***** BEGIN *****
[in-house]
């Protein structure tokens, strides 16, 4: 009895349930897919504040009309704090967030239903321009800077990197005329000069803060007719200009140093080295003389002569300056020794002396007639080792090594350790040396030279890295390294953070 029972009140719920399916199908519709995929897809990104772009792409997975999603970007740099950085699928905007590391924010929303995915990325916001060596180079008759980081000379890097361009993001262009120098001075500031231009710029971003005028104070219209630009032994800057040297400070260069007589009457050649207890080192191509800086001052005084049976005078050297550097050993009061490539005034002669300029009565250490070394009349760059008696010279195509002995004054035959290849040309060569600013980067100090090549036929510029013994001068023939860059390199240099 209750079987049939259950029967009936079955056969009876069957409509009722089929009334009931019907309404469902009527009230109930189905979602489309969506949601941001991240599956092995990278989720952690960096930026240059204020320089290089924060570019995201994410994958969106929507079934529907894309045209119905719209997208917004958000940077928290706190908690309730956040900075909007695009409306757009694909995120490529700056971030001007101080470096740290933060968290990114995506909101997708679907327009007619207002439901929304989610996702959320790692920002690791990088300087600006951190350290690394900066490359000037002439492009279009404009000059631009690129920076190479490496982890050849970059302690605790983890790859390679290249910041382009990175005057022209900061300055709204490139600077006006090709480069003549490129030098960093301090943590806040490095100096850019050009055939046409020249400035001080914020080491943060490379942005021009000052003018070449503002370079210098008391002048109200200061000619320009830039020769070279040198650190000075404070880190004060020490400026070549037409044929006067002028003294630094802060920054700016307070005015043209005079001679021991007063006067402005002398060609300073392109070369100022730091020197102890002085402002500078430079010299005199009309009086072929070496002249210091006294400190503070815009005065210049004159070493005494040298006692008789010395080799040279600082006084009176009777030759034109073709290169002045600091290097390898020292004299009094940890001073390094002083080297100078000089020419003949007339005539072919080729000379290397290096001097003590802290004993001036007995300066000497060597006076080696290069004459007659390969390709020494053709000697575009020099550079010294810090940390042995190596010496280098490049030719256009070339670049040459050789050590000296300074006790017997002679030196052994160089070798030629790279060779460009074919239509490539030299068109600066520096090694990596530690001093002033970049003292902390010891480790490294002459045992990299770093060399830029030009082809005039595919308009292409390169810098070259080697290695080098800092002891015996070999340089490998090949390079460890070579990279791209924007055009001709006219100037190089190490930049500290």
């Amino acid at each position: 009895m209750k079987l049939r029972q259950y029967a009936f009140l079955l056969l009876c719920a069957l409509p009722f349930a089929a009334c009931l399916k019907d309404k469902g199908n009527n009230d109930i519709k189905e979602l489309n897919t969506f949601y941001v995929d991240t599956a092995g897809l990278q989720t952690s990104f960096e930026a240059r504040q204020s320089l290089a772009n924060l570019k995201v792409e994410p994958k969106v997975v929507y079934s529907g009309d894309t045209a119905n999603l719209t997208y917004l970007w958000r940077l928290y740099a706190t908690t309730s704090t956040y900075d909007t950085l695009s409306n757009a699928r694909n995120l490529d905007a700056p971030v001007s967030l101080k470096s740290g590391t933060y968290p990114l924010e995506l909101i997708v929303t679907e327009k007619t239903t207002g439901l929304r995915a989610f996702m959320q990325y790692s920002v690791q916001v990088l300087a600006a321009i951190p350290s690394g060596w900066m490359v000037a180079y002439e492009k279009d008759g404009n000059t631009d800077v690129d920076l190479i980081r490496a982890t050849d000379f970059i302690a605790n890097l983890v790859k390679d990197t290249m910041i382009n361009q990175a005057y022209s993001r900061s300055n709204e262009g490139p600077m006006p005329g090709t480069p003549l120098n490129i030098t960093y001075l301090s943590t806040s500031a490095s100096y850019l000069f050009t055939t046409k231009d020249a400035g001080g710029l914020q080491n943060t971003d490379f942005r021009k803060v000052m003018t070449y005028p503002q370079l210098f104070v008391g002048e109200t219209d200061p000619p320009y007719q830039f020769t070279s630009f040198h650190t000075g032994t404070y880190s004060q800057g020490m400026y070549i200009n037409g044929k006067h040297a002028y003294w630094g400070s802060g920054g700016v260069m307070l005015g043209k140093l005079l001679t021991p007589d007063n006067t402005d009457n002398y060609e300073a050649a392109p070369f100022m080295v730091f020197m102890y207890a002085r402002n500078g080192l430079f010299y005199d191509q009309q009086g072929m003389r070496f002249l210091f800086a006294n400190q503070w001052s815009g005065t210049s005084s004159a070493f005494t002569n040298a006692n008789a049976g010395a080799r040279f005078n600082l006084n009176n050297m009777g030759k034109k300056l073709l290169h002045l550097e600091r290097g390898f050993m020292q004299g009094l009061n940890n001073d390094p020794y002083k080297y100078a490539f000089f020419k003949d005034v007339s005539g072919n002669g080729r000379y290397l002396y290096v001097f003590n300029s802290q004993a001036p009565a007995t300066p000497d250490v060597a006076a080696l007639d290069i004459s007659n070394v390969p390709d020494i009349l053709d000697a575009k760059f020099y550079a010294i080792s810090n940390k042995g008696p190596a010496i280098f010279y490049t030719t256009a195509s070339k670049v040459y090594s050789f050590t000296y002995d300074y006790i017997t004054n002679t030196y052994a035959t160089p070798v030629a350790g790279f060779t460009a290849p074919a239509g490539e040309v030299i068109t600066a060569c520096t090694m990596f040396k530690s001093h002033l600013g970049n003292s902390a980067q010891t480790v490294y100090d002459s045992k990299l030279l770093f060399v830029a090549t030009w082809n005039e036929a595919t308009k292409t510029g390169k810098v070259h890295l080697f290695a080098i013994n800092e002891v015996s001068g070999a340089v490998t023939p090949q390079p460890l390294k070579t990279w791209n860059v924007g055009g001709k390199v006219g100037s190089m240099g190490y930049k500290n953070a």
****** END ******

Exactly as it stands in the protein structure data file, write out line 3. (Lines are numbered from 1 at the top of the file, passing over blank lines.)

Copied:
């Amino acid at each position: 009895m209750k079987l049939r029972q259950y029967a009936f009140l079955l056969l009876c719920a069957l409509p009722f349930a089929a009334c009931l399916k019907d309404k469902g199908n009527n009230d109930i519709k189905e979602l489309n897919t969506f949601y941001v995929d991240t599956a092995g897809l990278q989720t952690s990104f960096e930026a240059r504040q204020s320089l290089a772009n924060l570019k995201v792409e994410p994958k969106v997975v929507y079934s529907g009309d894309t045209a119905n999603l719209t997208y917004l970007w958000r940077l928290y740099a706190t908690t309730s704090t956040y900075d909007t950085l695009s409306n757009a699928r694909n995120l490529d905007a700056p971030v001007s967030l101080k470096s740290g590391t933060y968290p990114l924010e995506l909101i997708v929303t679907e327009k007619t239903t207002g439901l929304r995915a989610f996702m959320q990325y790692s920002v690791q916001v990088l300087a600006a321009i951190p350290s690394g060596w900066m490359v000037a180079y002439e492009k279009d008759g404009n000059t631009d800077v690129d920076l190479i980081r490496a982890t050849d000379f970059i302690a605790n890097l983890v790859k390679d990197t290249m910041i382009n361009q990175a005057y022209s993001r900061s300055n709204e262009g490139p600077m006006p005329g090709t480069p003549l120098n490129i030098t960093y001075l301090s943590t806040s500031a490095s100096y850019l000069f050009t055939t046409k231009d020249a400035g001080g710029l914020q080491n943060t971003d490379f942005r021009k803060v000052m003018t070449y005028p503002q370079l210098f104070v008391g002048e109200t219209d200061p000619p320009y007719q830039f020769t070279s630009f040198h650190t000075g032994t404070y880190s004060q800057g020490m400026y070549i200009n037409g044929k006067h040297a002028y003294w630094g400070s802060g920054g700016v260069m307070l005015g043209k140093l005079l001679t021991p007589d007063n006067t402005d009457n002398y060609e300073a050649a392109p070369f100022m080295v730091f020197m102890y207890a002085r402002n500078g080192l430079f010299y005199d191509q009309q009086g072929m003389r070496f002249l210091f800086a006294n400190q503070w001052s815009g005065t210049s005084s004159a070493f005494t002569n040298a006692n008789a049976g010395a080799r040279f005078n600082l006084n009176n050297m009777g030759k034109k300056l073709l290169h002045l550097e600091r290097g390898f050993m020292q004299g009094l009061n940890n001073d390094p020794y002083k080297y100078a490539f000089f020419k003949d005034v007339s005539g072919n002669g080729r000379y290397l002396y290096v001097f003590n300029s802290q004993a001036p009565a007995t300066p000497d250490v060597a006076a080696l007639d290069i004459s007659n070394v390969p390709d020494i009349l053709d000697a575009k760059f020099y550079a010294i080792s810090n940390k042995g008696p190596a010496i280098f010279y490049t030719t256009a195509s070339k670049v040459y090594s050789f050590t000296y002995d300074y006790i017997t004054n002679t030196y052994a035959t160089p070798v030629a350790g790279f060779t460009a290849p074919a239509g490539e040309v030299i068109t600066a060569c520096t090694m990596f040396k530690s001093h002033l600013g970049n003292s902390a980067q010891t480790v490294y100090d002459s045992k990299l030279l770093f060399v830029a090549t030009w082809n005039e036929a595919t308009k292409t510029g390169k810098v070259h890295l080697f290695a080098i013994n800092e002891v015996s001068g070999a340089v490998t023939p090949q390079p460890l390294k070579t990279w791209n860059v924007g055009g001709k390199v006219g100037s190089m240099g190490y930049k500290n953070a």